Why did you choose the internship position that you did?
I interviewed with many different companies for my internship. Ultimately, I chose Johnson & Johnson because of the company’s Credo culture.
During the interview process one of my interviewers recounted a story that resonated with me. A supplier had an issue with invoicing where the company had not invoiced Johnson & Johnson for an entire year. When the supplier brought up the issue, Johnson & Johnson did not automatically deny the request for payment. The employees at Johnson & Johnson discussed the matter and paid the supplier. After hearing that story, I thought that this was the type of culture I wanted to be a part of. I could think of a number of companies that would not have honored the contractual agreement and refused payment. Making money is important for a business, but I think being a good human being is just as important.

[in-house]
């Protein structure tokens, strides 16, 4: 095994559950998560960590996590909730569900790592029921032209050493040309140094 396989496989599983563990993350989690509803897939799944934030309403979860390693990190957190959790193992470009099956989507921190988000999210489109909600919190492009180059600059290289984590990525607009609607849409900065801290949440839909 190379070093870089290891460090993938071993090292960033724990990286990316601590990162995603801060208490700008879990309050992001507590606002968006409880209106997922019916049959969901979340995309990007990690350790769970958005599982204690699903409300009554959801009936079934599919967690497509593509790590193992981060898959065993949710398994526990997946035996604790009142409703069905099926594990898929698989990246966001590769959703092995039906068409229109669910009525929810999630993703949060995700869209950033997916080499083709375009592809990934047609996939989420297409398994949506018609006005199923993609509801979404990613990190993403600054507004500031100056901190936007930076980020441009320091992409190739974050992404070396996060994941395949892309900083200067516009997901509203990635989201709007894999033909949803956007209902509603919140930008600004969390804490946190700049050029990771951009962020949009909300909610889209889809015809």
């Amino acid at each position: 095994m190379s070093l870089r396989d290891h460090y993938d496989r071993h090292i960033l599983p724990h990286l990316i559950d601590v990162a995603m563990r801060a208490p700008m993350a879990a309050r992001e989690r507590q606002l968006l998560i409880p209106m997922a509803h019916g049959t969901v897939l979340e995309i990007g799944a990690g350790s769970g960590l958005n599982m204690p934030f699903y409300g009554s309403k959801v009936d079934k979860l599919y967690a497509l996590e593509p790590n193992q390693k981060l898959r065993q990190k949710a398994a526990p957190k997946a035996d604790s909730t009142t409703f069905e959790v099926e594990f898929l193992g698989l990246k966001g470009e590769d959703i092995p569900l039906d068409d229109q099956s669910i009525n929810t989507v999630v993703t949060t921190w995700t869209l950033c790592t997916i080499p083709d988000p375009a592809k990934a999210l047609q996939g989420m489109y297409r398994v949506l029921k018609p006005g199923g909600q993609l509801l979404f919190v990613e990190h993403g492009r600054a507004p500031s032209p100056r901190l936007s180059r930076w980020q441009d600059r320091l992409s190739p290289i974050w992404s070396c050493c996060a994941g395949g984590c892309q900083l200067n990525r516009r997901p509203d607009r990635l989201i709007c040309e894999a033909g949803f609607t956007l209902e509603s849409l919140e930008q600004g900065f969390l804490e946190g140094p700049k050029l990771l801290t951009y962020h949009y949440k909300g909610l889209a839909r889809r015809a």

Another reason that I chose Johnson & Johnson was that the internship program focused on real projects, not busy work. I wanted a position that would help me grow my supply chain skills. When I first sat down with my manager and discussed the challenges of the project, she jokingly said if the task was easy, we would have already done the project. Internship projects address difficult challenges their business is experiencing. Knowing that if I had not been assigned my project, someone else from my department would have been, gave me a feeling of being part of the team from the start of my internship.
Johnson & Johnson also represented a new industry for me. My focus had always been on the chemical industry and the healthcare industry was a new field for me. I wanted to see if I could broaden my focus and whether I could transfer my skills and learn about a new industry.
What do you hope to learn during your time in that position?
I want to learn what supply chain and procurement look like at Johnson & Johnson. I also want to learn how I can create stronger connections between ASU and J&J.
What are your goals as result of the internship?